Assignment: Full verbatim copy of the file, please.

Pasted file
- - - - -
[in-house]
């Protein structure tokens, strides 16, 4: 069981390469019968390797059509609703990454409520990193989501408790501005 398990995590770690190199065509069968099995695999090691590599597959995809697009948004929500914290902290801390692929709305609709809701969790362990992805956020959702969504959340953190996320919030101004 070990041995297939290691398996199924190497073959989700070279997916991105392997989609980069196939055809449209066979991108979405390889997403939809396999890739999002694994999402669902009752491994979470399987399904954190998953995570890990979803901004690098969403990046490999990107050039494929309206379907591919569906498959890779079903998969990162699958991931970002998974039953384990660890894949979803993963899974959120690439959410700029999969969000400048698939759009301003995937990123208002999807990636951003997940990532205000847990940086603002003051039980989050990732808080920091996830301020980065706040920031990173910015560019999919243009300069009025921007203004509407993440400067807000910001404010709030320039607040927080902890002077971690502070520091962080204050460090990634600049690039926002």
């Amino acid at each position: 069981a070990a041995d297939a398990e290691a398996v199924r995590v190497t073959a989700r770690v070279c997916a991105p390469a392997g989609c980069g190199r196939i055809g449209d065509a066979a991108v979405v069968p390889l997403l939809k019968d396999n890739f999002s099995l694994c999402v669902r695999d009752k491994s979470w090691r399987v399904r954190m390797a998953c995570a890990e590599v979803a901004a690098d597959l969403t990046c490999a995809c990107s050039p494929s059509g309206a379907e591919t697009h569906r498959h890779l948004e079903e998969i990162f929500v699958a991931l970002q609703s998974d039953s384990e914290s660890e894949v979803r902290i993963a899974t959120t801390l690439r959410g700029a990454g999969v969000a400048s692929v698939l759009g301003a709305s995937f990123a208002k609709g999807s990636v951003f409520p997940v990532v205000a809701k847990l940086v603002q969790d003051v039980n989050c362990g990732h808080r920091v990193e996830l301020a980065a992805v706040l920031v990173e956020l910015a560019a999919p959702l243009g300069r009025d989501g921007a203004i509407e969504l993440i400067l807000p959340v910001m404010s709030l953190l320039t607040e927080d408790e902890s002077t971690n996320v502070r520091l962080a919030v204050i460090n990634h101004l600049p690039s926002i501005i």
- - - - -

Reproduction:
[in-house]
């Protein structure tokens, strides 16, 4: 069981390469019968390797059509609703990454409520990193989501408790501005 398990995590770690190199065509069968099995695999090691590599597959995809697009948004929500914290902290801390692929709305609709809701969790362990992805956020959702969504959340953190996320919030101004 070990041995297939290691398996199924190497073959989700070279997916991105392997989609980069196939055809449209066979991108979405390889997403939809396999890739999002694994999402669902009752491994979470399987399904954190998953995570890990979803901004690098969403990046490999990107050039494929309206379907591919569906498959890779079903998969990162699958991931970002998974039953384990660890894949979803993963899974959120690439959410700029999969969000400048698939759009301003995937990123208002999807990636951003997940990532205000847990940086603002003051039980989050990732808080920091996830301020980065706040920031990173910015560019999919243009300069009025921007203004509407993440400067807000910001404010709030320039607040927080902890002077971690502070520091962080204050460090990634600049690039926002």
């Amino acid at each position: 069981a070990a041995d297939a398990e290691a398996v199924r995590v190497t073959a989700r770690v070279c997916a991105p390469a392997g989609c980069g190199r196939i055809g449209d065509a066979a991108v979405v069968p390889l997403l939809k019968d396999n890739f999002s099995l694994c999402v669902r695999d009752k491994s979470w090691r399987v399904r954190m390797a998953c995570a890990e590599v979803a901004a690098d597959l969403t990046c490999a995809c990107s050039p494929s059509g309206a379907e591919t697009h569906r498959h890779l948004e079903e998969i990162f929500v699958a991931l970002q609703s998974d039953s384990e914290s660890e894949v979803r902290i993963a899974t959120t801390l690439r959410g700029a990454g999969v969000a400048s692929v698939l759009g301003a709305s995937f990123a208002k609709g999807s990636v951003f409520p997940v990532v205000a809701k847990l940086v603002q969790d003051v039980n989050c362990g990732h808080r920091v990193e996830l301020a980065a992805v706040l920031v990173e956020l910015a560019a999919p959702l243009g300069r009025d989501g921007a203004i509407e969504l993440i400067l807000p959340v910001m404010s709030l953190l320039t607040e927080d408790e902890s002077t971690n996320v502070r520091l962080a919030v204050i460090n990634h101004l600049p690039s926002i501005i």